The Smashing Pumpkins tour Asia with DiGiCo SD7
ASIA: Front of house engineer Jon Lemon has been making use of a DiGiCo SD7 console for the Smashing Pumpkins’ current tour, which recently visited a number of festivals, including Summer Sonic in Japan and Good Vibes in Kuala Lumpur. Audio rental company Eighth Day Sound supplied The SD7, along with the rest of the PA system.
‘The D5 Live came out in 2002; I had one of the prototypes,’ said Mr Lemon. ‘I’ve always used DiGiCo consoles. For me, they are the best sounding of the digital desks and the SD range is very reliable. I’ve used just about every one of DiGiCo’s SD consoles now. When the SD8 came out, I used that because it’s a smaller, lighter package and we were flying around a lot and we didn’t necessarily want to fly an SD7. Then, when the SD10 came out, I used that for a while. But the SD7 is my personal favourite.
‘The Oceania album was different to anything we’d done before,’ he admitted. ‘For safety’s sake, I decided I was going to go with the SD7; that way I would have built in redundancy – I had to build many snapshots to make the album work with the video, so I needed to know I had backup. However, the big updates from both DiGiCo and the Waves V9 plugins means that everything is very stable anyway.’
Mr Lemon uses 55 channels and keeps one spare, which keeps him to one 192kHz SD rack, with monitor engineer John Sherman using his own 192 rack for his SD10. ‘I use a lot of the SD7’s internal effects, but there is one bit of outboard I still can’t get away from: which is a Manley Voxbox but I do use that in conjunction with a Waves Renaissance compressor mainly for fast compression,’ he said.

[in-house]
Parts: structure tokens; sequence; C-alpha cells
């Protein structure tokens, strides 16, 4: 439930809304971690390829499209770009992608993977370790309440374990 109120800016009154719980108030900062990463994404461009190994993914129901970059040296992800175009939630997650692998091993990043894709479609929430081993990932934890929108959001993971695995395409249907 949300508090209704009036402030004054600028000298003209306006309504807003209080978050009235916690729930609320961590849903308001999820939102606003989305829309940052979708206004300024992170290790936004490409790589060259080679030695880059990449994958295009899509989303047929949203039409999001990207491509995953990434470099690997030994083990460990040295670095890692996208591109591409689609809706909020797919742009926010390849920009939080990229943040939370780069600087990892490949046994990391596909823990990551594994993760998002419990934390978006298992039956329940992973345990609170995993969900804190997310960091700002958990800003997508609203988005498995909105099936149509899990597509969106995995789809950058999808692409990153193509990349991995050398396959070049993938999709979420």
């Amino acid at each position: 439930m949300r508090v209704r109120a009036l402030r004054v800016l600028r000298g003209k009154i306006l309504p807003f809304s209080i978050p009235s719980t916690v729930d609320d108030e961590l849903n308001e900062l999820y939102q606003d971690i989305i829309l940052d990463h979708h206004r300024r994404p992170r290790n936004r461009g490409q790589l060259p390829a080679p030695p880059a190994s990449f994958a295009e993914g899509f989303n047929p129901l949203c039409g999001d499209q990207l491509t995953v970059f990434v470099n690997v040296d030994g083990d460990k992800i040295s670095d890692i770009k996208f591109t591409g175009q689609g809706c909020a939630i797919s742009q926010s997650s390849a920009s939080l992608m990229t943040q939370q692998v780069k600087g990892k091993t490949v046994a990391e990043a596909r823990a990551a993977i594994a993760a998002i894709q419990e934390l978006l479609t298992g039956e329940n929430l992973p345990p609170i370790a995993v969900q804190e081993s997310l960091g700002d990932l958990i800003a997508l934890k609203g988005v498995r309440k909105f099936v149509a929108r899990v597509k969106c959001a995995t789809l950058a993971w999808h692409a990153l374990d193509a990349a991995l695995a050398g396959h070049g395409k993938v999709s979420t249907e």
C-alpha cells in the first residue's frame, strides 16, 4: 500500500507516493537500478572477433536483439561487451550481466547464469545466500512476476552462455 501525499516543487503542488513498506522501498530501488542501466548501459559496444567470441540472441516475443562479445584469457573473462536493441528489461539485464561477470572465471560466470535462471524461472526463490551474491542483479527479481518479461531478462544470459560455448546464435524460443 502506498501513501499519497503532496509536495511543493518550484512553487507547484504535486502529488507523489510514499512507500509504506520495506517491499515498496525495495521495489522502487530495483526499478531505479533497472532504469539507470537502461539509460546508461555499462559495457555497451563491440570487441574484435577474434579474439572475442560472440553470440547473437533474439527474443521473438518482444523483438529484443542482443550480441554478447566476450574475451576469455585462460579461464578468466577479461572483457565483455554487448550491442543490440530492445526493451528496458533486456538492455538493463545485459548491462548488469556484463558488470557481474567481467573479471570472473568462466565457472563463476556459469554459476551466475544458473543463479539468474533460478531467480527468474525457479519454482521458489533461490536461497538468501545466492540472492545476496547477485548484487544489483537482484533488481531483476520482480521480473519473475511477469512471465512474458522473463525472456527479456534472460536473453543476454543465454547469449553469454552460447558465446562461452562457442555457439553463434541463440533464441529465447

‘We archive every show and record it straight from the SD7 via the Madi split into our Pro Tools rig,’ he furthered. ‘The recording is used for the live album and for virtual sound check. We’ve been on the road for so long now that I don’t really need it for virtual sound check anymore, but when we were starting up of course I used it all the time.’
Mr Lemon continued: ‘If we’re going to a festival, we let them know upfront we’re not going to give them analogue splits and that it will be a 48kHz or 96kHz Madi split. It works out better for everyone that way, because they have a basic mix from the FOH console to start with and the gains are all correct, so there’s no load on any of the microphones. That’s one of the real benefits of digital and having so much Madi I/O.
‘I find that digital audio simplifies things in a big way and the benefit of having all the onboard plugins is huge; when you need stuff, it’s just there and you can transfer from mixing a show for the website, for radio, for TV or a festival by just taking the settings from the plugins and having them on your DAW. That back and forth between console and Pro Tools really has made life pretty easy over the last year.’